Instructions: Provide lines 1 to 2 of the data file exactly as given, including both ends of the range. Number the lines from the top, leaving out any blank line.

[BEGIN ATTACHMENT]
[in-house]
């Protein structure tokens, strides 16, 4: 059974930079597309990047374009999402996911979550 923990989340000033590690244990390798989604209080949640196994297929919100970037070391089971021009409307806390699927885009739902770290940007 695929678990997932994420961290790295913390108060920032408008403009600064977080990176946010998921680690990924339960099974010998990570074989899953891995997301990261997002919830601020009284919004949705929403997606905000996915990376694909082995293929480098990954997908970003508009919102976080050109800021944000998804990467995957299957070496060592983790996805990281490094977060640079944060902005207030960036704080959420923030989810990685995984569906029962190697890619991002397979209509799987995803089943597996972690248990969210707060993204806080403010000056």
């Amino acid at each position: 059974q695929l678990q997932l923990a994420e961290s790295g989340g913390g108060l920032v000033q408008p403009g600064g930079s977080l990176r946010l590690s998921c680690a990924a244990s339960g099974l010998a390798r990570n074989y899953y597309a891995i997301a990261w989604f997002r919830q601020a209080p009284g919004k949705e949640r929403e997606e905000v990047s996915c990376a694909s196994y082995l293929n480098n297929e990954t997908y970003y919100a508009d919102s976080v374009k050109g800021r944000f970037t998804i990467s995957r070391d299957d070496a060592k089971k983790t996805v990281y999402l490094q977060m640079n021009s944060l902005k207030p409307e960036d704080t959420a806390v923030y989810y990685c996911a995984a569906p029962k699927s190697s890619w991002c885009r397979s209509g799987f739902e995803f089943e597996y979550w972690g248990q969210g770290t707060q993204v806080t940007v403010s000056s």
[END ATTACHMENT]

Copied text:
[in-house]
């Protein structure tokens, strides 16, 4: 059974930079597309990047374009999402996911979550 923990989340000033590690244990390798989604209080949640196994297929919100970037070391089971021009409307806390699927885009739902770290940007 695929678990997932994420961290790295913390108060920032408008403009600064977080990176946010998921680690990924339960099974010998990570074989899953891995997301990261997002919830601020009284919004949705929403997606905000996915990376694909082995293929480098990954997908970003508009919102976080050109800021944000998804990467995957299957070496060592983790996805990281490094977060640079944060902005207030960036704080959420923030989810990685995984569906029962190697890619991002397979209509799987995803089943597996972690248990969210707060993204806080403010000056």